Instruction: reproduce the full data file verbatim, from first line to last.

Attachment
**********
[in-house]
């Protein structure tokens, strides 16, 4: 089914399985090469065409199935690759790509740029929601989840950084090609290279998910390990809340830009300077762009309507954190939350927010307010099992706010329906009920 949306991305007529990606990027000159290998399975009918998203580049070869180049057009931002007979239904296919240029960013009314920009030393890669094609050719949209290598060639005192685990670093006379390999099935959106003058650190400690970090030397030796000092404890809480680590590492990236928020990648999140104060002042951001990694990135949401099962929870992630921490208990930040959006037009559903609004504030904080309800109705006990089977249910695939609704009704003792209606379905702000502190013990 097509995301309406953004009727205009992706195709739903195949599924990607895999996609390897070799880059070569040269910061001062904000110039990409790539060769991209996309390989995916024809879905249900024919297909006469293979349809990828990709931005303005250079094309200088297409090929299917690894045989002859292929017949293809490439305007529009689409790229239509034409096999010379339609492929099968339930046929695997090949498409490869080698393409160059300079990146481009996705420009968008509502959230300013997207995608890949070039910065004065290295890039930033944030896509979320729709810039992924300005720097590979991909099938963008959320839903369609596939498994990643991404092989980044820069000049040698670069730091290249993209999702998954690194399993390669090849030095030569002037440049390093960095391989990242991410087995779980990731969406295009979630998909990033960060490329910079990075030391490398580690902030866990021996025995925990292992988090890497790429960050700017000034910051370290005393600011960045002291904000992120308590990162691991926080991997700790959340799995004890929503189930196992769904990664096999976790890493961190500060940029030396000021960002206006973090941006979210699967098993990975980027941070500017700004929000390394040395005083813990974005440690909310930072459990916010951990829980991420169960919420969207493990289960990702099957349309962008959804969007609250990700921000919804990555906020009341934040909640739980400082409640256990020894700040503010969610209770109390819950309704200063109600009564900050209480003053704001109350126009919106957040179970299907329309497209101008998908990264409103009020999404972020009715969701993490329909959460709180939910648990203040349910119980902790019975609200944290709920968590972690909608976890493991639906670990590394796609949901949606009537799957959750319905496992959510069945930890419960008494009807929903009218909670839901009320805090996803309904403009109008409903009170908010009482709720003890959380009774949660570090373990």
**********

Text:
[in-house]
């Protein structure tokens, strides 16, 4: 089914399985090469065409199935690759790509740029929601989840950084090609290279998910390990809340830009300077762009309507954190939350927010307010099992706010329906009920 949306991305007529990606990027000159290998399975009918998203580049070869180049057009931002007979239904296919240029960013009314920009030393890669094609050719949209290598060639005192685990670093006379390999099935959106003058650190400690970090030397030796000092404890809480680590590492990236928020990648999140104060002042951001990694990135949401099962929870992630921490208990930040959006037009559903609004504030904080309800109705006990089977249910695939609704009704003792209606379905702000502190013990 097509995301309406953004009727205009992706195709739903195949599924990607895999996609390897070799880059070569040269910061001062904000110039990409790539060769991209996309390989995916024809879905249900024919297909006469293979349809990828990709931005303005250079094309200088297409090929299917690894045989002859292929017949293809490439305007529009689409790229239509034409096999010379339609492929099968339930046929695997090949498409490869080698393409160059300079990146481009996705420009968008509502959230300013997207995608890949070039910065004065290295890039930033944030896509979320729709810039992924300005720097590979991909099938963008959320839903369609596939498994990643991404092989980044820069000049040698670069730091290249993209999702998954690194399993390669090849030095030569002037440049390093960095391989990242991410087995779980990731969406295009979630998909990033960060490329910079990075030391490398580690902030866990021996025995925990292992988090890497790429960050700017000034910051370290005393600011960045002291904000992120308590990162691991926080991997700790959340799995004890929503189930196992769904990664096999976790890493961190500060940029030396000021960002206006973090941006979210699967098993990975980027941070500017700004929000390394040395005083813990974005440690909310930072459990916010951990829980991420169960919420969207493990289960990702099957349309962008959804969007609250990700921000919804990555906020009341934040909640739980400082409640256990020894700040503010969610209770109390819950309704200063109600009564900050209480003053704001109350126009919106957040179970299907329309497209101008998908990264409103009020999404972020009715969701993490329909959460709180939910648990203040349910119980902790019975609200944290709920968590972690909608976890493991639906670990590394796609949901949606009537799957959750319905496992959510069945930890419960008494009807929903009218909670839901009320805090996803309904403009109008409903009170908010009482709720003890959380009774949660570090373990």